Eleanor H. Porter
Eleanor Hodgman Porter (1868-1920), was the author of the classic 1913 novel Pollyanna and its sequel Pollyanna Grows Up, about an eternally optimistic missionary child who, by playing the "glad game", transforms an entire community. Porter, a member of the Daughters of the American Revolution, was "educated in public schools during her childhood until illness caused her to turn to private tutors. She then attended the New England Conservatory of Music in Boston, Massachusetts." Porter, a Christian woman, once said "I have never believed that we ought to deny discomfort and pain and evil; I have merely thought that it is far better to 'greet the unknown with a cheer'".
Life and works
Porter was born December 19, 1868, in Littleton, New Hampshire, where she grew up, married, and began to write short stories for magazines as well as novels. In 1913, however, she wrote Pollyanna, which sold over a million copies and brought her national fame, demanded a sequel (Pollyanna Grows Up), and introduced the word "Pollyanna," meaning a pleasantly yet extremely optimistic person. The town of Littleton knew her for her singing voice when she was a young girl, and she continued to please the town in her writing. She continued to write best-selling novels throughout the 1910s and died on May 21, 1920.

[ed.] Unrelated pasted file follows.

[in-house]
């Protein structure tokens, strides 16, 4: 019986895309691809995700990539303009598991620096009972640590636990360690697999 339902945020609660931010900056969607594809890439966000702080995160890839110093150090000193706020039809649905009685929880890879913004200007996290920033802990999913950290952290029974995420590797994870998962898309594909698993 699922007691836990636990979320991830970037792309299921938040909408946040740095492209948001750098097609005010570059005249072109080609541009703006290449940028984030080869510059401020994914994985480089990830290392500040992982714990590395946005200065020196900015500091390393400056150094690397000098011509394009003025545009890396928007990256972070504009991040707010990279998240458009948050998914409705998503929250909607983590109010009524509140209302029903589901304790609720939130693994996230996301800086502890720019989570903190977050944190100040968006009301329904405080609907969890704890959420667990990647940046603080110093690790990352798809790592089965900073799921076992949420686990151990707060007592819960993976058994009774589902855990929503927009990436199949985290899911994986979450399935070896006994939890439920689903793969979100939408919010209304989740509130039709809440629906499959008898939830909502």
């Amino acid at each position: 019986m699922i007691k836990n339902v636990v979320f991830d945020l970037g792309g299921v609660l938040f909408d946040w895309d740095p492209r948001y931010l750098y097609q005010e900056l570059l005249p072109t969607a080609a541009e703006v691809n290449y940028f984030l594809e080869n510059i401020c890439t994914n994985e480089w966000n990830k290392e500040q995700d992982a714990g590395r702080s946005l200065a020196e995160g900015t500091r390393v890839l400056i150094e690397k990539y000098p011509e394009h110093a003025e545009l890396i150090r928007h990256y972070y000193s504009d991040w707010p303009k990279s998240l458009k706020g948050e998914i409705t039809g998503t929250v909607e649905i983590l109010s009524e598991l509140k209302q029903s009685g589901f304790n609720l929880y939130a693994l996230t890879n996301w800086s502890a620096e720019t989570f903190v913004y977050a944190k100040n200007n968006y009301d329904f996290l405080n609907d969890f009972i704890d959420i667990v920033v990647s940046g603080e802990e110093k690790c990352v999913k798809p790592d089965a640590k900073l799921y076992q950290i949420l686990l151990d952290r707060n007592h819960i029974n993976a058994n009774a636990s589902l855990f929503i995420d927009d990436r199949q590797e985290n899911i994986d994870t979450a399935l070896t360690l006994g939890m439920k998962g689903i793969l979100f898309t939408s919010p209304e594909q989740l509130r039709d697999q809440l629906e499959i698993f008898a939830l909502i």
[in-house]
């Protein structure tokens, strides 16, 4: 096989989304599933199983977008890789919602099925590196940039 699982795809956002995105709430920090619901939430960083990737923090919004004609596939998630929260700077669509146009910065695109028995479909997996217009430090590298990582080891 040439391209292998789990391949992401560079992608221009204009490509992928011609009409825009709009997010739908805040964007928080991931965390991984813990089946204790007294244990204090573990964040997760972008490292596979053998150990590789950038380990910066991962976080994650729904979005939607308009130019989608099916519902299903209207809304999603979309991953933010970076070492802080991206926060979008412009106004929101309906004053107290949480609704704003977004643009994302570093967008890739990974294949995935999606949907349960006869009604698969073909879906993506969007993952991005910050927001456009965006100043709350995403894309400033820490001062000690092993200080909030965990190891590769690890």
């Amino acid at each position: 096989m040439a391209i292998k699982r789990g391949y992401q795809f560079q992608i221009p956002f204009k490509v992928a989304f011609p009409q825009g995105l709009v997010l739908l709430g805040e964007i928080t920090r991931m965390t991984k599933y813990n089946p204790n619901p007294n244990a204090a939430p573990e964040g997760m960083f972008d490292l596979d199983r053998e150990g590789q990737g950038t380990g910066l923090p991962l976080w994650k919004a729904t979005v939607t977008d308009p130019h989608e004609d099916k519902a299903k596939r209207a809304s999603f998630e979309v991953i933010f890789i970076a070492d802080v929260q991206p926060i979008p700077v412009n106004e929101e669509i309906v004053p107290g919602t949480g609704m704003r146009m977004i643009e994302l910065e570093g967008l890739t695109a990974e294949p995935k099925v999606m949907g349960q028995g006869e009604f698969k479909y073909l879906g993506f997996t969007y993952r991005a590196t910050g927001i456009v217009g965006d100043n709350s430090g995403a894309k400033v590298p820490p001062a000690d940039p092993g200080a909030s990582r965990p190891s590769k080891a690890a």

- Bestsellers, Graduate School of Library and Information Science, University of Illinois at Urbana-Champaign, Pollyanna
- Bestsellers, Graduate School of Library and Information Science, University of Illinois at Urbana-Champaign, Pollyanna Grows Up
- "Porter, Eleanor Hodgman." Encyclopedia Britannica Online.